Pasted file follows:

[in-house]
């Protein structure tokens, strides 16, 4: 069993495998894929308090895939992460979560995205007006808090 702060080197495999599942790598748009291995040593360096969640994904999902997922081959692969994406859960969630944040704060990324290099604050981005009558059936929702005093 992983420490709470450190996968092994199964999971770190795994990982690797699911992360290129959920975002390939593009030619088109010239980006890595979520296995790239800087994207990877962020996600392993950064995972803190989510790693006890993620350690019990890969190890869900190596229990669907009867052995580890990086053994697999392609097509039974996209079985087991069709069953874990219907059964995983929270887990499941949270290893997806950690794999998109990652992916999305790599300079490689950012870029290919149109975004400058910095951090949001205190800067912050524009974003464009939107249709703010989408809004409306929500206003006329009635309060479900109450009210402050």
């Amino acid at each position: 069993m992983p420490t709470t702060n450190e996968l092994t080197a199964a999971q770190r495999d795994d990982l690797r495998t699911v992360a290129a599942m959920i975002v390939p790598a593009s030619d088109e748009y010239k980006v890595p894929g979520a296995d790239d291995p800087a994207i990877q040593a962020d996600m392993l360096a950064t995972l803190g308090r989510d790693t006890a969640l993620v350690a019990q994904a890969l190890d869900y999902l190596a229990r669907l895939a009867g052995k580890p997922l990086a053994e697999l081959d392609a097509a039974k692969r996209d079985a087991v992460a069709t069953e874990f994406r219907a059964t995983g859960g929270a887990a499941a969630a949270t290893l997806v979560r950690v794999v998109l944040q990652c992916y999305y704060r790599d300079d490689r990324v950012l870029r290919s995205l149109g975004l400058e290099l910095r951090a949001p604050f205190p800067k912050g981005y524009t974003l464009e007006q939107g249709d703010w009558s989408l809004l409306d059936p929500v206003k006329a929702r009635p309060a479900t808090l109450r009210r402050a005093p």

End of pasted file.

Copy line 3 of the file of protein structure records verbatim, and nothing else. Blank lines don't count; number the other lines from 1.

């Amino acid at each position: 069993m992983p420490t709470t702060n450190e996968l092994t080197a199964a999971q770190r495999d795994d990982l690797r495998t699911v992360a290129a599942m959920i975002v390939p790598a593009s030619d088109e748009y010239k980006v890595p894929g979520a296995d790239d291995p800087a994207i990877q040593a962020d996600m392993l360096a950064t995972l803190g308090r989510d790693t006890a969640l993620v350690a019990q994904a890969l190890d869900y999902l190596a229990r669907l895939a009867g052995k580890p997922l990086a053994e697999l081959d392609a097509a039974k692969r996209d079985a087991v992460a069709t069953e874990f994406r219907a059964t995983g859960g929270a887990a499941a969630a949270t290893l997806v979560r950690v794999v998109l944040q990652c992916y999305y704060r790599d300079d490689r990324v950012l870029r290919s995205l149109g975004l400058e290099l910095r951090a949001p604050f205190p800067k912050g981005y524009t974003l464009e007006q939107g249709d703010w009558s989408l809004l409306d059936p929500v206003k006329a929702r009635p309060a479900t808090l109450r009210r402050a005093p």